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Hepatic proteins and nutrition assessment.
J Am Diet Assoc 2004; 104(8):1258-64JA

Abstract

Serum hepatic protein (albumin, transferrin, and prealbumin) levels have historically been linked in clinical practice to nutritional status. This paradigm can be traced to two conventional categories of malnutrition: kwashiorkor and marasmus. Explanations for both of these conditions evolved before knowledge of the inflammatory processes of acute and chronic illness were known. Substantial literature on the inflammatory process and its effects on hepatic protein metabolism has replaced previous reports suggesting that nutritional status and protein intake are the significant correlates with serum hepatic protein levels. Compelling evidence suggests that serum hepatic protein levels correlate with morbidity and mortality. Thus, serum hepatic protein levels are useful indicators of severity of illness. They help identify those who are the most likely to develop malnutrition, even if well nourished prior to trauma or the onset of illness. Furthermore, hepatic protein levels do not accurately measure nutritional repletion. Low serum levels indicate that a patient is very ill and probably requires aggressive and closely monitored medical nutrition therapy.

Authors+Show Affiliations

Coram Health Care, St. Louis, MO, USA. fuhrmanp@coramhc.comNo affiliation info availableNo affiliation info available

Pub Type(s)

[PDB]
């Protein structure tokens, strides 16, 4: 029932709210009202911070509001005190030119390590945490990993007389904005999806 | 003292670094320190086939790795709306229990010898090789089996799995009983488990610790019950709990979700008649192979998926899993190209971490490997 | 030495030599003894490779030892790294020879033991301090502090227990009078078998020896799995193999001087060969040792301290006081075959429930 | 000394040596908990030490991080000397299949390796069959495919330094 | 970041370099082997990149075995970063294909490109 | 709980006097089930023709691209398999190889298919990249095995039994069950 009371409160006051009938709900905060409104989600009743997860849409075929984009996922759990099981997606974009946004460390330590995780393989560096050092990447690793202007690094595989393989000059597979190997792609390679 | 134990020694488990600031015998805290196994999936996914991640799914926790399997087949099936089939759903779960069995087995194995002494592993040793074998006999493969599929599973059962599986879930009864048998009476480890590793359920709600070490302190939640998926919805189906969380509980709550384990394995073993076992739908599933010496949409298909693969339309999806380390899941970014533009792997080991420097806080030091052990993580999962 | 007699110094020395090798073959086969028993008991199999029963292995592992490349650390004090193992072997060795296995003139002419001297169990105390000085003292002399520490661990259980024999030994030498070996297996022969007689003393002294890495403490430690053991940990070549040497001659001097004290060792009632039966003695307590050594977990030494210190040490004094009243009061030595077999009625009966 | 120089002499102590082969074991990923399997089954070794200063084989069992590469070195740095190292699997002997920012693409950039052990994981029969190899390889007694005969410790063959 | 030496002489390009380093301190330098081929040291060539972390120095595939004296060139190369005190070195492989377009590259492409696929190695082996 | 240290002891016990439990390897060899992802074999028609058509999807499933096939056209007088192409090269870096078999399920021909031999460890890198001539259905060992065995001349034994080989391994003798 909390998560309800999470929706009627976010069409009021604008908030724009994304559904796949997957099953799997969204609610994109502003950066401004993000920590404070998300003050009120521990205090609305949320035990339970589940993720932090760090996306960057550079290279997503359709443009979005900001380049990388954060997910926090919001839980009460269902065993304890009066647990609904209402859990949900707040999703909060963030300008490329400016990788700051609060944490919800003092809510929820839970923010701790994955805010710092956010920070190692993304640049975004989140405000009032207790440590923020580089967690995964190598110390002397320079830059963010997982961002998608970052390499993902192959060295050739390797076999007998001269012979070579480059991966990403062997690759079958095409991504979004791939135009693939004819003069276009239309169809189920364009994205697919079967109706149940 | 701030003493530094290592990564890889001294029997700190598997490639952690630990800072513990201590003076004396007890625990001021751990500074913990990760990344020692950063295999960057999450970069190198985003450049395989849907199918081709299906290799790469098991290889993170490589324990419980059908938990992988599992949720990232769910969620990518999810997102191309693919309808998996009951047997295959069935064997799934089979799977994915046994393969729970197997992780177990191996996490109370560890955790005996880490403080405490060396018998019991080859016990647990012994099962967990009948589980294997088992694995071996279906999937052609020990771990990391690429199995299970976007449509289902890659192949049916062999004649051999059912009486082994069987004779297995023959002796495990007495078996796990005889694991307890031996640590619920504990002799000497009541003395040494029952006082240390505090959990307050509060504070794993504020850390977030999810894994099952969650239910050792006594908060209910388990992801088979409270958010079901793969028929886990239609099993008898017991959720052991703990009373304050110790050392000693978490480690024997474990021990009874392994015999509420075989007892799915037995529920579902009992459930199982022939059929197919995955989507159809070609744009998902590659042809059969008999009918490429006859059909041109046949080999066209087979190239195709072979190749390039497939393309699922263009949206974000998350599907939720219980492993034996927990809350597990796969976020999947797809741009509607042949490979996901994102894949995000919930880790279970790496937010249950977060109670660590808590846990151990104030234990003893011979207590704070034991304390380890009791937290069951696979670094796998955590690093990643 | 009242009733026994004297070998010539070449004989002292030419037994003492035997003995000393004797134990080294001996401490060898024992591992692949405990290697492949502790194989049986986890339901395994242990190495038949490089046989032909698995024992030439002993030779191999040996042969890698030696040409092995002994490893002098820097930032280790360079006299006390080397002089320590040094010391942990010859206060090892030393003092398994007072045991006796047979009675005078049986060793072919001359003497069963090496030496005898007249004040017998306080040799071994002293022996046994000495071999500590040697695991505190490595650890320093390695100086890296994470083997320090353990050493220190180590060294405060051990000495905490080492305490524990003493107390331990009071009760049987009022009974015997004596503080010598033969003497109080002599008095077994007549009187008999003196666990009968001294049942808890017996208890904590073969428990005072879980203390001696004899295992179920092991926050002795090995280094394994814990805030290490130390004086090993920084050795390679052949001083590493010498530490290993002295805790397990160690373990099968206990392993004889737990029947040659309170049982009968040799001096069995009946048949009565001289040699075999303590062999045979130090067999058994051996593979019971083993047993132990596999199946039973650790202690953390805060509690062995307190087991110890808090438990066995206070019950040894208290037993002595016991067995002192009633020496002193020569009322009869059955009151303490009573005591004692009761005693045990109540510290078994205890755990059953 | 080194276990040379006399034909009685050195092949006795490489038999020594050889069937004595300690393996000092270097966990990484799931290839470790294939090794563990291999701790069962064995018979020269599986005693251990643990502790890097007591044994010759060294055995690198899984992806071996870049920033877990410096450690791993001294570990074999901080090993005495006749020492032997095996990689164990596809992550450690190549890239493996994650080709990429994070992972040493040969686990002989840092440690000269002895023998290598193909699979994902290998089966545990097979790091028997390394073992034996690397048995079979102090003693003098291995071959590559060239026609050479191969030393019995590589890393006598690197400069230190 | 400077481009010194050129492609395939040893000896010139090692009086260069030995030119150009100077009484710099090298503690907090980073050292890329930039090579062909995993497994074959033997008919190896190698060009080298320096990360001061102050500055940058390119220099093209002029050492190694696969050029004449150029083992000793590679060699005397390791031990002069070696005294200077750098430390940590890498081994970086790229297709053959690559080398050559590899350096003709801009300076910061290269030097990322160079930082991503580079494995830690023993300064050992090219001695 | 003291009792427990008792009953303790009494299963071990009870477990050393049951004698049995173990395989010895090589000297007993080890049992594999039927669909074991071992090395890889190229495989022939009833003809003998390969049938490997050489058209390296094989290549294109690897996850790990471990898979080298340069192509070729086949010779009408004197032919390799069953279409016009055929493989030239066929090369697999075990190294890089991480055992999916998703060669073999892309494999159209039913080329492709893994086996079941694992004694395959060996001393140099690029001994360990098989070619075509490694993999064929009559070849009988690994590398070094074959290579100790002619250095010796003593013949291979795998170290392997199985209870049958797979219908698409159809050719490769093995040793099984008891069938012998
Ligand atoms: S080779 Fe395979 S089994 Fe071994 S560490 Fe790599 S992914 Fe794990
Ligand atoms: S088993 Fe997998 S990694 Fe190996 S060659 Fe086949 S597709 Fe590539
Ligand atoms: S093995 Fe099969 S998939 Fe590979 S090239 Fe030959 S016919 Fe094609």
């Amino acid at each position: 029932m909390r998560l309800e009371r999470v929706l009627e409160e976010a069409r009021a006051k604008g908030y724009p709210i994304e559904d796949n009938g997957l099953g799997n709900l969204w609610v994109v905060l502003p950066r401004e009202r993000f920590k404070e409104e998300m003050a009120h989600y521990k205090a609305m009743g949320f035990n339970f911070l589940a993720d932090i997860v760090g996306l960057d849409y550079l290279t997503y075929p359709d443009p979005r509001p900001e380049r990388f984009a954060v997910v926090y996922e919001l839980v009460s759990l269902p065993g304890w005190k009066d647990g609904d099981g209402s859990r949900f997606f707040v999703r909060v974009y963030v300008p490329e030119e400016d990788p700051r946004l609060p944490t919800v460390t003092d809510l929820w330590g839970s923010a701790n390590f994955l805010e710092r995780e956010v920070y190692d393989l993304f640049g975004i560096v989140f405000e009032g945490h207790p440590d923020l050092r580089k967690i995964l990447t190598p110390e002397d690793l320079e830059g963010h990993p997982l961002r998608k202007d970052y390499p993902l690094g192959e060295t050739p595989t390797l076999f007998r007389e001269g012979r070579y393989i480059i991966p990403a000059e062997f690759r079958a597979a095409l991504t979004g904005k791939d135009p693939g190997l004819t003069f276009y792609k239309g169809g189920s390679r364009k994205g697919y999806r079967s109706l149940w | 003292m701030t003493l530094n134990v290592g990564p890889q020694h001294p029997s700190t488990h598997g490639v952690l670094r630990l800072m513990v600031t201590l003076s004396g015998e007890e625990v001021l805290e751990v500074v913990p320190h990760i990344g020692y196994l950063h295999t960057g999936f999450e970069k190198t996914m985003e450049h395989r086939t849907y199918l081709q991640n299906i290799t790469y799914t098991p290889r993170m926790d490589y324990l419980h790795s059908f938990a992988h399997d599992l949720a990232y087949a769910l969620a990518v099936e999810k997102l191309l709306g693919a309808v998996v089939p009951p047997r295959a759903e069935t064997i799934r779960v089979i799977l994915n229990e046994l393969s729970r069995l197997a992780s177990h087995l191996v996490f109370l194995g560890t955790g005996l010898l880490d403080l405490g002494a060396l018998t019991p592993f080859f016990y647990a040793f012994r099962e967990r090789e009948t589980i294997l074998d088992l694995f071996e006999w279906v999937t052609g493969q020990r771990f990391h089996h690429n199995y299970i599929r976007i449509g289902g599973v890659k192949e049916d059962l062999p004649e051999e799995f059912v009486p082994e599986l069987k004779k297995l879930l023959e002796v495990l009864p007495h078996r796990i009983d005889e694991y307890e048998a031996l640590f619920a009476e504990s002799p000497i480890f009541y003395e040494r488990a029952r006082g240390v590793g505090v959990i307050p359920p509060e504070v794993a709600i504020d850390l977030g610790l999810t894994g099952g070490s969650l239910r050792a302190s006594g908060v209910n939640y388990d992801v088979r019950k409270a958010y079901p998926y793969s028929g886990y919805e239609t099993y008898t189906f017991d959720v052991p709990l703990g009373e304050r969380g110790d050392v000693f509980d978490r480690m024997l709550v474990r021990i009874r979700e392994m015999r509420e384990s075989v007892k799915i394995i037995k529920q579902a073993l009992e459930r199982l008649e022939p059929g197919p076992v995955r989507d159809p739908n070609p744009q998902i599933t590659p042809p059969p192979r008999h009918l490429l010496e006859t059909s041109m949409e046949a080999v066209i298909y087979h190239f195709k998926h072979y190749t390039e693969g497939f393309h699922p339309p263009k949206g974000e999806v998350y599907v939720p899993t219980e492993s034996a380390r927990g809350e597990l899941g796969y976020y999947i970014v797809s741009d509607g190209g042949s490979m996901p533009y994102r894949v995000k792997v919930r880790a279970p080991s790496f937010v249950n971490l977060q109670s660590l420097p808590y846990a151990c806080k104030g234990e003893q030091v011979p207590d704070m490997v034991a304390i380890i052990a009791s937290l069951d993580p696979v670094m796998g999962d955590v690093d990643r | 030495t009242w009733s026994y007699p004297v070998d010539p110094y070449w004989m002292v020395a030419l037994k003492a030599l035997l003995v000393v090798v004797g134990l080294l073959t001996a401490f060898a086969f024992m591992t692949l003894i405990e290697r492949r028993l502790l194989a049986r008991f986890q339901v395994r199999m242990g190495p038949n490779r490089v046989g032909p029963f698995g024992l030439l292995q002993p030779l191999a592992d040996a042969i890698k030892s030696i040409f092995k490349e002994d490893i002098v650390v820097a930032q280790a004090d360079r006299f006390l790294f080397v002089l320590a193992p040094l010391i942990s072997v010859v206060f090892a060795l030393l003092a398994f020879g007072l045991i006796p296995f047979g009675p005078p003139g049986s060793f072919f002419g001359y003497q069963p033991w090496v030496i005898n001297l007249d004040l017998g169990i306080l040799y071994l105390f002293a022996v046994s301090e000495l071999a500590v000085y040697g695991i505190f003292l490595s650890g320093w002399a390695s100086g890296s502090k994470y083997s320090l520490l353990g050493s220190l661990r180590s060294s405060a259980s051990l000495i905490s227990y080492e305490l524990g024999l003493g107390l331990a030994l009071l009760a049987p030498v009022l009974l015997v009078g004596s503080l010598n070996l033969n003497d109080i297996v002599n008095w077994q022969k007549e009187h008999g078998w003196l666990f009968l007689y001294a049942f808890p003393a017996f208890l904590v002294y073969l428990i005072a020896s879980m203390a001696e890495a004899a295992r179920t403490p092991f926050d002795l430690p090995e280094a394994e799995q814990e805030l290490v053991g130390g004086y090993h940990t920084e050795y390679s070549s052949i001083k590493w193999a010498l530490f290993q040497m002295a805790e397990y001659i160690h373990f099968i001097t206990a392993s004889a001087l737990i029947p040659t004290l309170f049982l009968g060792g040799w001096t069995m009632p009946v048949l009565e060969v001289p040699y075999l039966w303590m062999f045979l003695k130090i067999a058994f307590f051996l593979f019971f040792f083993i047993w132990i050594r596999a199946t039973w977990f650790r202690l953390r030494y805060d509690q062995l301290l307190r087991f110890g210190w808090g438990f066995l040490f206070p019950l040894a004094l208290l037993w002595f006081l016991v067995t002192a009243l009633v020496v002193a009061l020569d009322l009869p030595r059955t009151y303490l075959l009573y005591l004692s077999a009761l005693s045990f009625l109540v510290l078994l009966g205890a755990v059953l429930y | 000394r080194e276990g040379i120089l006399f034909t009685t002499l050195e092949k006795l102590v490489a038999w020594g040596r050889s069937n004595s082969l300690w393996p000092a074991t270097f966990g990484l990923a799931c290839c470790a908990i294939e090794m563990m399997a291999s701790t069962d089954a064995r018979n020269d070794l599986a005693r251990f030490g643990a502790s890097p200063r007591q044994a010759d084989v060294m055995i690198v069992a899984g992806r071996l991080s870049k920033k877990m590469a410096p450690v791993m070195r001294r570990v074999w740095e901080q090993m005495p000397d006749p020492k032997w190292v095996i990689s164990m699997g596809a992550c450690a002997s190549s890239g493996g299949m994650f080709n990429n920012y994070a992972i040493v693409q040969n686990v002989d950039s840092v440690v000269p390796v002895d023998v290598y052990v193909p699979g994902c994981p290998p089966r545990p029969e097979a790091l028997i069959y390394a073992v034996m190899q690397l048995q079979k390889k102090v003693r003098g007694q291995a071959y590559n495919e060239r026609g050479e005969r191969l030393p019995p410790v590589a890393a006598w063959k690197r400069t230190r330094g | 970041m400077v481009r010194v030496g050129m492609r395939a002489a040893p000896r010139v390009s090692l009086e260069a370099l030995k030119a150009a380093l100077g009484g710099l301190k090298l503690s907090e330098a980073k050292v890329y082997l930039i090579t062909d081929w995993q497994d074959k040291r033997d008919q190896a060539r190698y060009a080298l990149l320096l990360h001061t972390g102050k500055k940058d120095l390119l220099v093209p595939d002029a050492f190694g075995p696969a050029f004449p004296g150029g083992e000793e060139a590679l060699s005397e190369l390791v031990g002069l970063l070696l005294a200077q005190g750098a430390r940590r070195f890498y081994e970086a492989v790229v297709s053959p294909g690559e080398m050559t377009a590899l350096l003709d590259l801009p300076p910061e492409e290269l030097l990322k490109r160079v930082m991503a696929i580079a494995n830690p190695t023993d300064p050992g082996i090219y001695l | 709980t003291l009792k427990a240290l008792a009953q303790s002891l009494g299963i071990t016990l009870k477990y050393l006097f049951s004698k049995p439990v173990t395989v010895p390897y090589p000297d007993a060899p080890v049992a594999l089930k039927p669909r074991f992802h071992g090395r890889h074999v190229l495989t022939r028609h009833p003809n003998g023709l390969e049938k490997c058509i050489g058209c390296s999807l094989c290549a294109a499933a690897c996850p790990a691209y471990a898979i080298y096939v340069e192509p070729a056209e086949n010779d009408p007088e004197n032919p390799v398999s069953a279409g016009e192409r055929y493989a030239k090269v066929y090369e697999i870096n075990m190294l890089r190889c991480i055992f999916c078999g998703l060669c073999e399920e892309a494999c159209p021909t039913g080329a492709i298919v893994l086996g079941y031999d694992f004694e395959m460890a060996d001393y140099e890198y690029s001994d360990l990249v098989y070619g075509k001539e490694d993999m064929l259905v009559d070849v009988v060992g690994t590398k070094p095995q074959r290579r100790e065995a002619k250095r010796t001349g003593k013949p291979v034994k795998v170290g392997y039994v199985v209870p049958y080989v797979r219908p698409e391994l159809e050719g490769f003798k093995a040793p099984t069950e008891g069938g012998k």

Journal Article
Review

Language

eng

PubMed ID

15281044

Citation

Fuhrman, M Patricia, et al. "Hepatic Proteins and Nutrition Assessment." Journal of the American Dietetic Association, vol. 104, no. 8, 2004, pp. 1258-64.
Fuhrman MP, Charney P, Mueller CM. Hepatic proteins and nutrition assessment. J Am Diet Assoc. 2004;104(8):1258-64.
Fuhrman, M. P., Charney, P., & Mueller, C. M. (2004). Hepatic proteins and nutrition assessment. Journal of the American Dietetic Association, 104(8), pp. 1258-64.
Fuhrman MP, Charney P, Mueller CM. Hepatic Proteins and Nutrition Assessment. J Am Diet Assoc. 2004;104(8):1258-64. PubMed PMID: 15281044.
* Article titles in AMA citation format should be in sentence-case
TY - JOUR T1 - Hepatic proteins and nutrition assessment. AU - Fuhrman,M Patricia, AU - Charney,Pamela, AU - Mueller,Charles M, PY - 2004/7/29/pubmed PY - 2004/9/1/medline PY - 2004/7/29/entrez SP - 1258 EP - 64 JF - Journal of the American Dietetic Association JO - J Am Diet Assoc VL - 104 IS - 8 N2 - Serum hepatic protein (albumin, transferrin, and prealbumin) levels have historically been linked in clinical practice to nutritional status. This paradigm can be traced to two conventional categories of malnutrition: kwashiorkor and marasmus. Explanations for both of these conditions evolved before knowledge of the inflammatory processes of acute and chronic illness were known. Substantial literature on the inflammatory process and its effects on hepatic protein metabolism has replaced previous reports suggesting that nutritional status and protein intake are the significant correlates with serum hepatic protein levels. Compelling evidence suggests that serum hepatic protein levels correlate with morbidity and mortality. Thus, serum hepatic protein levels are useful indicators of severity of illness. They help identify those who are the most likely to develop malnutrition, even if well nourished prior to trauma or the onset of illness. Furthermore, hepatic protein levels do not accurately measure nutritional repletion. Low serum levels indicate that a patient is very ill and probably requires aggressive and closely monitored medical nutrition therapy. SN - 0002-8223 UR - https://www.unboundmedicine.com/medline/citation/15281044/Hepatic_proteins_and_nutrition_assessment_ L2 - https://linkinghub.elsevier.com/retrieve/pii/S0002822304009162 DB - PRIME DP - Unbound Medicine ER -